Idealism Embraced: Thomas Hill Green
Rain poured down incessantly on the spires and colleges of Oxford on a cold March morning in 1882 as the long funeral procession extended along Beaumont Street. Two thousand people congregated at the cemetery as the bells of several of the college chapels and churches tolled out their respects, whilst many of the tradesmen in the City either wholly or partially closed their places of business. As well as the worthies of the university, the Mayor and Corporation of Oxford and the boys of the High School and the Central School were also present. Who could call forth such an appreciative and devoted crowd on a cold morning, a gathering which involved not only the ‘gown’ of the university, but also the ‘town’ of Oxford? The fact that they were remembering an Oxford philosopher might seem strange, for academics, especially those with a reputation for the arcane abstractions of philosophy, do not usually spring to mind as being likely candidates for high ranking in the popularity stakes. However, Thomas Hill Green had combined the traditional academic life of a philosopher with a concern for the civic and educational welfare of Oxford which made him a respected figure well beyond his chosen home of Balliol College. This serious-minded mid-Victorian young man moved both intellectually and socially outside the dogmas and practices of his inherited evangelical faith, yet at the same time in the manner of many Victorians he retained a moral seriousness and personal integrity that he believed was its greatest fruit.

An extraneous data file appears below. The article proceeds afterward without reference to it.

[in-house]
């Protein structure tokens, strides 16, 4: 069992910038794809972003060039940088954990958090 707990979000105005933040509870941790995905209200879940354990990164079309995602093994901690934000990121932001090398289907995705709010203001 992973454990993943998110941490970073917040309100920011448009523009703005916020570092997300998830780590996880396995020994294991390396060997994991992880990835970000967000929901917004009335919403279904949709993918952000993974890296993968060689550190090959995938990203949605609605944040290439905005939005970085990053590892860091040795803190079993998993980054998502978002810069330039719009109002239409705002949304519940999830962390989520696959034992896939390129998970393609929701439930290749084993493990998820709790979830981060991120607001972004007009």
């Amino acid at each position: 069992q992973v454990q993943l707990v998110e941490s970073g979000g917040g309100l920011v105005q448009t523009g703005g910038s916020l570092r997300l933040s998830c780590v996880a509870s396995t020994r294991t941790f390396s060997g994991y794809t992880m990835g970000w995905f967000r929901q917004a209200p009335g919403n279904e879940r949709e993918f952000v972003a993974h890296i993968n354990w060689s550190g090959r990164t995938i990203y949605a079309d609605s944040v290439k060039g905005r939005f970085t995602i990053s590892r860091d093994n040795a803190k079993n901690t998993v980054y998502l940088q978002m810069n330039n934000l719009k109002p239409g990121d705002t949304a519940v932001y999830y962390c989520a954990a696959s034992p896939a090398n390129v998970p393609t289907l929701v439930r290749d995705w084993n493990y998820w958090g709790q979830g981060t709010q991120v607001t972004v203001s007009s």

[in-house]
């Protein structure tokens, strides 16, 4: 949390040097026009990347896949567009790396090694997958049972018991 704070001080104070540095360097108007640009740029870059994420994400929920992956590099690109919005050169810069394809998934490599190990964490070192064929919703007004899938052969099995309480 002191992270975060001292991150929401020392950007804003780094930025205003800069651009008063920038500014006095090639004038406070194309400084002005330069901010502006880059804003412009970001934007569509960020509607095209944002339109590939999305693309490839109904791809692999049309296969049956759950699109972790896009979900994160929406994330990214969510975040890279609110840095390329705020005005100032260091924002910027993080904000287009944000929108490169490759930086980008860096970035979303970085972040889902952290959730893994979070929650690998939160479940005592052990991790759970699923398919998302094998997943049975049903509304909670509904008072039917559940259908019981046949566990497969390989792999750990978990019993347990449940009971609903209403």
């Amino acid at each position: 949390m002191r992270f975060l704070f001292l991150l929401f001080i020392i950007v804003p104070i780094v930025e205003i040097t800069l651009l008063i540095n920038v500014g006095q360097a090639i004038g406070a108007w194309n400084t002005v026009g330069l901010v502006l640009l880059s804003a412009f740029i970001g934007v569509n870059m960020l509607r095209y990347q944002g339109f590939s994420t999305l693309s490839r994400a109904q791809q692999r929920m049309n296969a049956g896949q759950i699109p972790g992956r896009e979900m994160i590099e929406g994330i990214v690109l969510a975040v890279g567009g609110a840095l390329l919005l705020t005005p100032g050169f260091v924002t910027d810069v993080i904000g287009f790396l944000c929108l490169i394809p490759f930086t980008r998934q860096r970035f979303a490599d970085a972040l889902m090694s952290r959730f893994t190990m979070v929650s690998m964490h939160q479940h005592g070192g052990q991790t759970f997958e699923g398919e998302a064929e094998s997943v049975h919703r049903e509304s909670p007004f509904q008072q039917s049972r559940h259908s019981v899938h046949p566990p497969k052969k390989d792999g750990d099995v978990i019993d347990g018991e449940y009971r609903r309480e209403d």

KeywordsCoherence Ethical Idealism Toll Lost Stake
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